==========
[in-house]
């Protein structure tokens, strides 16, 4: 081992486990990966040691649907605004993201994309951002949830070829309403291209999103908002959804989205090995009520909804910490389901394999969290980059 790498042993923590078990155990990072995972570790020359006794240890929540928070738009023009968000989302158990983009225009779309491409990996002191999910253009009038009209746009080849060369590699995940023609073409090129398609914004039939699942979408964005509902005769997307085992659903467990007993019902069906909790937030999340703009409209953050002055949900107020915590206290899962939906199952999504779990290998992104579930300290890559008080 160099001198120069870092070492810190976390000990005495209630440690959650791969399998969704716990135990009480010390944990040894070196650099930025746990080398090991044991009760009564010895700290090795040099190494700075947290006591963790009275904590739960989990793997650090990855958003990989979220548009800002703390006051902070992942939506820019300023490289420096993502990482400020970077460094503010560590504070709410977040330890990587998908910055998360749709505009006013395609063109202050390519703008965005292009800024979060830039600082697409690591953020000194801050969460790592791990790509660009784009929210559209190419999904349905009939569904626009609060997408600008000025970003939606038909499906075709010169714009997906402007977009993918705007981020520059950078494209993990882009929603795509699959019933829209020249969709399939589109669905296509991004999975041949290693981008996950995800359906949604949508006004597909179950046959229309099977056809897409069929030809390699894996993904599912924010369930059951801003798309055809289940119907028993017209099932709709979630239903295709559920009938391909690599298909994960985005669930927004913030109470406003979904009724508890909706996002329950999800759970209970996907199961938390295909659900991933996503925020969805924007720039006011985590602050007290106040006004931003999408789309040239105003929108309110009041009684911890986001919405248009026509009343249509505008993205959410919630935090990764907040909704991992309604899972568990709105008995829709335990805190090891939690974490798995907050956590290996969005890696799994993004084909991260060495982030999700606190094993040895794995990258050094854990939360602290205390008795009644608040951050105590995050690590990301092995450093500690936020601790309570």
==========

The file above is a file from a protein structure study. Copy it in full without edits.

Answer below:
[in-house]
């Protein structure tokens, strides 16, 4: 081992486990990966040691649907605004993201994309951002949830070829309403291209999103908002959804989205090995009520909804910490389901394999969290980059 790498042993923590078990155990990072995972570790020359006794240890929540928070738009023009968000989302158990983009225009779309491409990996002191999910253009009038009209746009080849060369590699995940023609073409090129398609914004039939699942979408964005509902005769997307085992659903467990007993019902069906909790937030999340703009409209953050002055949900107020915590206290899962939906199952999504779990290998992104579930300290890559008080 160099001198120069870092070492810190976390000990005495209630440690959650791969399998969704716990135990009480010390944990040894070196650099930025746990080398090991044991009760009564010895700290090795040099190494700075947290006591963790009275904590739960989990793997650090990855958003990989979220548009800002703390006051902070992942939506820019300023490289420096993502990482400020970077460094503010560590504070709410977040330890990587998908910055998360749709505009006013395609063109202050390519703008965005292009800024979060830039600082697409690591953020000194801050969460790592791990790509660009784009929210559209190419999904349905009939569904626009609060997408600008000025970003939606038909499906075709010169714009997906402007977009993918705007981020520059950078494209993990882009929603795509699959019933829209020249969709399939589109669905296509991004999975041949290693981008996950995800359906949604949508006004597909179950046959229309099977056809897409069929030809390699894996993904599912924010369930059951801003798309055809289940119907028993017209099932709709979630239903295709559920009938391909690599298909994960985005669930927004913030109470406003979904009724508890909706996002329950999800759970209970996907199961938390295909659900991933996503925020969805924007720039006011985590602050007290106040006004931003999408789309040239105003929108309110009041009684911890986001919405248009026509009343249509505008993205959410919630935090990764907040909704991992309604899972568990709105008995829709335990805190090891939690974490798995907050956590290996969005890696799994993004084909991260060495982030999700606190094993040895794995990258050094854990939360602290205390008795009644608040951050105590995050690590990301092995450093500690936020601790309570």